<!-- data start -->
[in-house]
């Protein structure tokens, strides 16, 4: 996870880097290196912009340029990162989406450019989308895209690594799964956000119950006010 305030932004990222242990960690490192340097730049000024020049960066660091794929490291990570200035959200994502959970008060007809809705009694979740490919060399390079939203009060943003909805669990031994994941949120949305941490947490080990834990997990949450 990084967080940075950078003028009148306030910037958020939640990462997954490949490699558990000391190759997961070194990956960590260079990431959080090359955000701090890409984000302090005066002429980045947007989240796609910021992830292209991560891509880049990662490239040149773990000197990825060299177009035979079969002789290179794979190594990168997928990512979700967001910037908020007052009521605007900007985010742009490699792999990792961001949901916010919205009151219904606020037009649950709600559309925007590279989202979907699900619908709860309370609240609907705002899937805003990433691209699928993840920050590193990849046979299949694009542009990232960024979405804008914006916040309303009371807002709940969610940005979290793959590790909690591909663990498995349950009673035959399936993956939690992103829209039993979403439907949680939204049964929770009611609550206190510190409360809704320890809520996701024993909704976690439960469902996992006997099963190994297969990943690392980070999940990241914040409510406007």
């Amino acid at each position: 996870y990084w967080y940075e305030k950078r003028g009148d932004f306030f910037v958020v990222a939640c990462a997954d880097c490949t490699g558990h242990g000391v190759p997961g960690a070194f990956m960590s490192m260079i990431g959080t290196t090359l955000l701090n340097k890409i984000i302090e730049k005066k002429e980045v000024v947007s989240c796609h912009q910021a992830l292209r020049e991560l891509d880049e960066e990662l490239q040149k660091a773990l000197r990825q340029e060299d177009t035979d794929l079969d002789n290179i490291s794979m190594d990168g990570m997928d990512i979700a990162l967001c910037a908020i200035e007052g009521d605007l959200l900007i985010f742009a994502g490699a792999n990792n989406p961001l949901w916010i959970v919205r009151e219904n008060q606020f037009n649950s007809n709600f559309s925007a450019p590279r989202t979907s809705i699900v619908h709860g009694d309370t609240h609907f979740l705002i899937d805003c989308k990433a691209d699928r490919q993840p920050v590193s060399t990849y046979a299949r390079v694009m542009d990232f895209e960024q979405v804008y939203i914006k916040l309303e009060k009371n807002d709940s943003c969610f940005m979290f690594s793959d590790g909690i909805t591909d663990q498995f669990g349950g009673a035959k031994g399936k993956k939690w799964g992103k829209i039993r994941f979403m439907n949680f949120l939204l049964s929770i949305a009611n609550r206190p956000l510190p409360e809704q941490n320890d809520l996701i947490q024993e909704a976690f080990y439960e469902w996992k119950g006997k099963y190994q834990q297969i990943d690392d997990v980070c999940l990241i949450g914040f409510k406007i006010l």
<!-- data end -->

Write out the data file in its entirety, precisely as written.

[in-house]
């Protein structure tokens, strides 16, 4: 996870880097290196912009340029990162989406450019989308895209690594799964956000119950006010 305030932004990222242990960690490192340097730049000024020049960066660091794929490291990570200035959200994502959970008060007809809705009694979740490919060399390079939203009060943003909805669990031994994941949120949305941490947490080990834990997990949450 990084967080940075950078003028009148306030910037958020939640990462997954490949490699558990000391190759997961070194990956960590260079990431959080090359955000701090890409984000302090005066002429980045947007989240796609910021992830292209991560891509880049990662490239040149773990000197990825060299177009035979079969002789290179794979190594990168997928990512979700967001910037908020007052009521605007900007985010742009490699792999990792961001949901916010919205009151219904606020037009649950709600559309925007590279989202979907699900619908709860309370609240609907705002899937805003990433691209699928993840920050590193990849046979299949694009542009990232960024979405804008914006916040309303009371807002709940969610940005979290793959590790909690591909663990498995349950009673035959399936993956939690992103829209039993979403439907949680939204049964929770009611609550206190510190409360809704320890809520996701024993909704976690439960469902996992006997099963190994297969990943690392980070999940990241914040409510406007």
């Amino acid at each position: 996870y990084w967080y940075e305030k950078r003028g009148d932004f306030f910037v958020v990222a939640c990462a997954d880097c490949t490699g558990h242990g000391v190759p997961g960690a070194f990956m960590s490192m260079i990431g959080t290196t090359l955000l701090n340097k890409i984000i302090e730049k005066k002429e980045v000024v947007s989240c796609h912009q910021a992830l292209r020049e991560l891509d880049e960066e990662l490239q040149k660091a773990l000197r990825q340029e060299d177009t035979d794929l079969d002789n290179i490291s794979m190594d990168g990570m997928d990512i979700a990162l967001c910037a908020i200035e007052g009521d605007l959200l900007i985010f742009a994502g490699a792999n990792n989406p961001l949901w916010i959970v919205r009151e219904n008060q606020f037009n649950s007809n709600f559309s925007a450019p590279r989202t979907s809705i699900v619908h709860g009694d309370t609240h609907f979740l705002i899937d805003c989308k990433a691209d699928r490919q993840p920050v590193s060399t990849y046979a299949r390079v694009m542009d990232f895209e960024q979405v804008y939203i914006k916040l309303e009060k009371n807002d709940s943003c969610f940005m979290f690594s793959d590790g909690i909805t591909d663990q498995f669990g349950g009673a035959k031994g399936k993956k939690w799964g992103k829209i039993r994941f979403m439907n949680f949120l939204l049964s929770i949305a009611n609550r206190p956000l510190p409360e809704q941490n320890d809520l996701i947490q024993e909704a976690f080990y439960e469902w996992k119950g006997k099963y190994q834990q297969i990943d690392d997990v980070c999940l990241i949450g914040f409510k406007i006010l």